4. says:

    Take the rich historical settings of Haiti and New Orleans Toss in voodoo ceremonies, zombies, bloody slave uprisings, forbidden loves, pirates, spies, fortune tellers, hurricanes, epidemics, and a pinch of scandal Place all of this is Isabel Allende s gifted hands, and what s not to love This book took some time and concentration to get through, but when I got to the end I found myself wanting , , I wanted to know what happens to Tete and Zacharie and Maurice and their families as the years pass, and I wanted to see a certain haughty bitch get her comeuppance But a good storyteller knows when to stop, and this is the best Allende novel I ve read so far It will be on my Best of 2010 list, no question A special thank you to Margaret Sayers Peden for making Ms Allende s novels available to us in English Good translation work deserves recognition.

  5. says:

    50 .

  6. says:

    The flyleaf review on this book promised that it was written with all kinds of native wit and brio sic Well, I fear this surfeit of wit and brio was somehow waylaid between press and the bookstand, because I m halfway through, and now hoping I can find the grim stamina to just hang on and finish this book that somehow manages to feel damp and depressing, even in the cheeriest of chapters Allende uses language beautifully She paints vivid word portraits of places and times I ve never been to Unfortunately, in this book, those portraits are all dark and grim, and echoing with suffering Plus everything smells bad, if the narrative is to be believed I m not a fan of fluffy feel good literature ALL the time, but jeepers, could we have some BALANCE If you re going to write nearly 500 pages on the Revolution in Haiti that sprang out of the French Revolution, a spark or two of hope and maybe even happiness might not be amiss in keeping the audience s attention Plodding onward, in the interest of finishing what I started Whether this ever moves from my currently reading shelf to my read shelf remains to be seen.Edited to add I finished it The last 1 4 of the book was better than anything that came before, and since it redeemed itself I m bumping it up a star Still nothing I d recommend though It was historically informative, but so dark and and CLAMMY feeling that I was left feeling as though I needed to scrape it off my skin And I m not a literature professor, so I m allowed to feel repugnance for books like this So there.

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  9. says:

    Extraordinary book about race, slavery, Haiti and New Orleans, as well as what it means to be family, by blood, by fate and by choice It begins in 18th century Haiti prior to when it was called Haiti and ends in New Orleans after the Louisiana Purchase In the first part of the book, it chronicles the slave revolts that led to the creation of Haiti as the first independent black negro nation In the second part, it keeps Haiti in the background while following the main characters in New Orleans as it changes hands from French to Spanish to French again and finally to being under U.S rule This book is one of the most fascinating pieces of historical fiction I ve read and since it s my favorite genre, that s significant I read this book as an Audible.com audio book and found it to be very engrossing, easy to hear and easy to follow Since I m hearing impaired, I find many audiobooks are too difficult to listen to, but this one was a pleasure It was read by S Epatha Merkerson the African American woman who has played Lt Anita Van Buren on Law and Order.

  10. says:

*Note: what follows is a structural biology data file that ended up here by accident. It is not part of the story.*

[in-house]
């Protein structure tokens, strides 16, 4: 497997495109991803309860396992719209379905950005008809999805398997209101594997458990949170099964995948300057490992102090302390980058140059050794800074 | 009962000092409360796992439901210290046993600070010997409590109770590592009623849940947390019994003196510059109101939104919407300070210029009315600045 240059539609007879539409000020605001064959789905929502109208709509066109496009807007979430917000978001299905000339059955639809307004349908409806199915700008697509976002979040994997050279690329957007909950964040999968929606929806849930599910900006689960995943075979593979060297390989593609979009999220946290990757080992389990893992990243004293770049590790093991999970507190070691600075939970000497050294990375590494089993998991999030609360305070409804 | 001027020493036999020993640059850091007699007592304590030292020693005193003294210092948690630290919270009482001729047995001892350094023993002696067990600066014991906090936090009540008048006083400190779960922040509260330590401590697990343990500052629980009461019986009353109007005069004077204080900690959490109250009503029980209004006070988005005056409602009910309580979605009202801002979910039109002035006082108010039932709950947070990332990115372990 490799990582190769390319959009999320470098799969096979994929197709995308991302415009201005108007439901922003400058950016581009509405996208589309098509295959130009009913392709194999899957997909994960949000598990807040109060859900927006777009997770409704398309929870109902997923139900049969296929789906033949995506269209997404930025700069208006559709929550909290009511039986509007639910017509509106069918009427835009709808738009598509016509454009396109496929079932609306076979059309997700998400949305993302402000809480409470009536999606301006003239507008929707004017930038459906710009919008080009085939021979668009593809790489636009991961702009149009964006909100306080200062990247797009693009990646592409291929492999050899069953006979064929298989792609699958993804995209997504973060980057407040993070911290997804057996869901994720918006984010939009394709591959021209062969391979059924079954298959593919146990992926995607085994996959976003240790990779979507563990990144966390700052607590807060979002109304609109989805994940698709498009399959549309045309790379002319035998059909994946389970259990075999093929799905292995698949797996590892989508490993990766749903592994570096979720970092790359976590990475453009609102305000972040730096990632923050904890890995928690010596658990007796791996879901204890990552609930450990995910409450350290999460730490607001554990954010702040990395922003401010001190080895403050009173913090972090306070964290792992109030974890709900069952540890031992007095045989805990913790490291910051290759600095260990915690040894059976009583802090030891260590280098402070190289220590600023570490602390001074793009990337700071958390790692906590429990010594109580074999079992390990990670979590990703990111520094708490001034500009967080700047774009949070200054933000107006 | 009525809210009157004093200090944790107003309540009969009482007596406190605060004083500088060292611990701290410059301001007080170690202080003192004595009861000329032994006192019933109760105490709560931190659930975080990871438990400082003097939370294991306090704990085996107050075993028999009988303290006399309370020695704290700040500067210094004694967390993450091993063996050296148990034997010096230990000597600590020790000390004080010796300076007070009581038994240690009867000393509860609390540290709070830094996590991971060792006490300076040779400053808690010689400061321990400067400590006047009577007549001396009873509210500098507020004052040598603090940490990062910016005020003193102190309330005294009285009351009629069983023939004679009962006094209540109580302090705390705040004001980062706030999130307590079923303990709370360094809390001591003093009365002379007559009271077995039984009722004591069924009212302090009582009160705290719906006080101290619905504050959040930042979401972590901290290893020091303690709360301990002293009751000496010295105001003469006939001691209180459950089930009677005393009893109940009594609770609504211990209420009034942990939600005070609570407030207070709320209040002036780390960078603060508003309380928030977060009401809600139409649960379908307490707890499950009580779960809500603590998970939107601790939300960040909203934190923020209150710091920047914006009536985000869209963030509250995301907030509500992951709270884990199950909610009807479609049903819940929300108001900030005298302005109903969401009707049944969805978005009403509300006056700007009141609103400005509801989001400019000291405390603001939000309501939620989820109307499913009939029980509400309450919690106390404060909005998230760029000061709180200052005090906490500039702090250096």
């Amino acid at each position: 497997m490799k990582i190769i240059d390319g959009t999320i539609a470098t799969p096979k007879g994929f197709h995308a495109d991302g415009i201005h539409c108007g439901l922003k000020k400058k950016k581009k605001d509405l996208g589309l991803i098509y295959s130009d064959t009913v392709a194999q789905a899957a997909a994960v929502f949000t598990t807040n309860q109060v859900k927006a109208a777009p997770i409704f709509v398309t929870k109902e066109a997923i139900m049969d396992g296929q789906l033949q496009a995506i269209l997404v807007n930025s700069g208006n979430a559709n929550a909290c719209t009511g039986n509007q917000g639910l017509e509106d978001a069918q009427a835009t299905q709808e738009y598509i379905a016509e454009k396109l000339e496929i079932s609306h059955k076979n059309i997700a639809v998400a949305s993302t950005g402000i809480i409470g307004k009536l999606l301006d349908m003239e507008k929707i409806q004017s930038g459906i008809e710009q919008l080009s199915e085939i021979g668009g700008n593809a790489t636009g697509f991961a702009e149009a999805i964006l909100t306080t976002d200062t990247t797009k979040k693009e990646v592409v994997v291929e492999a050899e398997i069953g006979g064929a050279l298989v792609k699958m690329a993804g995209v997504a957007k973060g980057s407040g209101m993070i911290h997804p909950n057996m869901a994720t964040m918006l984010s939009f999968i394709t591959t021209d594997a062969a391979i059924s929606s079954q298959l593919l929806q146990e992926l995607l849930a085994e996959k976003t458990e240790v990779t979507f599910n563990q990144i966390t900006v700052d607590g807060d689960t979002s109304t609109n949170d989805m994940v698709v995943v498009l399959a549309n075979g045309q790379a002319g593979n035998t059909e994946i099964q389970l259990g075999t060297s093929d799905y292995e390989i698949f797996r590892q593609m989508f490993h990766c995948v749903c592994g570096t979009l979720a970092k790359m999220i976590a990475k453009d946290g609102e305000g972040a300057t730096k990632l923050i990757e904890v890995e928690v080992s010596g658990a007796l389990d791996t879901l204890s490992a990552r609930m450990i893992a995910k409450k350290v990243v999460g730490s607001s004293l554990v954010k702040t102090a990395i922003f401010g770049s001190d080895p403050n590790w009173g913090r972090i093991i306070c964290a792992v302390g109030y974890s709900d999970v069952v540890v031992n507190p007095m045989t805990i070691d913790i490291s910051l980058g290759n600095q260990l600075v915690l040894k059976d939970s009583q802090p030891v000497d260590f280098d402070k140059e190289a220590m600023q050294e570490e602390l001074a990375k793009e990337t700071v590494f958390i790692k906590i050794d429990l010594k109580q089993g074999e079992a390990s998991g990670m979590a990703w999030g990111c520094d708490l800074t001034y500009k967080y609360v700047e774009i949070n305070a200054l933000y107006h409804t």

An ambitious saga of personal lives and aspirations amid the violent transition of Haiti from a French colony founded on slavery into an independent republic at the turn of the 18th century We are immersed in the story of the slave Zarit on a sugar plantation and how she learns to survive under its young aristocratic master Valmorain, who rapes her at 13 and fathers children by her She eventually gains his respect and some independent agency as a caretaker of his white son When the time of the slave revolt comes, her love of this son keeps her from joining in, and she makes the sacrifice of helping Valmorin and the child escape the pillaging of the plantation The plot gets a bit disjointed when they move to the New Orleans area to start a new plantation, and Zarit thrives on the hope of gaining her promised freedom and reconnecting with a son that tragically was given to another family.All the horrors of slavery are covered through details of life on the plantation The baroque caste system of the island s society is portrayed through a panoply of characters among its small white ruling class and larger populations mixed race and free blacks Among these are a French doctor, a priest, a voodoo priestess and herbalist, a mulatto courtesan, and a nightclub manager Slaves outnumber the free population ten to one, continually imported from Africa to make up for those worked to death Eventually enough runaways hiding out in the rough country gain enough leadership to fight back It has been hard for me to digest Haiti s history from the few details I have been exposed to This was one of the first revolutions by a European colony and the only successful slave revolt It followed not too long after the American Revolution and overlapped the French Revolution As much as abolition of slavery fit in with the call for human equality, the slaughter of whites was too brutal to countenance and the economic threat to colonial imperialism was too much for any European nation to recognize the nascent republic The plantation owners were royalists, so military support for their cause was compromised, leading them as well as the revolutionaries to seek military support alternatingly from Britain and from Spain which retained the eastern half of the island of Hispaniola, now the Dominican Repbublic With the rise of Napoleon, the abolition of slavery and rights of free blacks was initially supported, but that didn t last long Military forces placed there were subject to rates of death from diseases like yellow fever perhaps as high as 50% Eventually, Napoleon s need to concentrate on his ambitions in Europe led him to give up on Haiti, as well as to sell French continental holdings to the U.S as the Louisiana Purchase.I admire Allende for trying to bring these momentous events for Haiti to life though her characters Zarit is an engaging character and moved me with her courage and heart wrenching experiences But the events of the revolution remained confusing from her individual s perspective and the play of the lives of the many other characters was a bit too melodramatic to rise much above their serving as representatives in a diorama Thus, the book was closer to 3.5 stars.Unlike the American Revolution, the birth of the Haitian republic is a painful reminder of such a long period of dashed hopes The debt of reparations to France prevented Haiti s economy from ever growing into a healthy one Tragically, the republic came under a series of black dictators and many decades of interventions by U.S and European forces and by large corporations I Last visited Haiti through Kidder s wonderful account of the public health work by Paul Farmer, Mountains Beyond Mountains Since that time, the Haitian people have been devastated by major hurricanes in 2004 and 2008 and by a massive earthquake in 2010 We must resist the impulse to mentally give up on its beleaguered people, the poorest in the western hemisphere, and try to shut it out of one s mind Kidder s book can help you appreciate how wrong that is and how much hope there is for these wonderful people and their beautiful country This read from Allende reveals how long ago that hope was launched.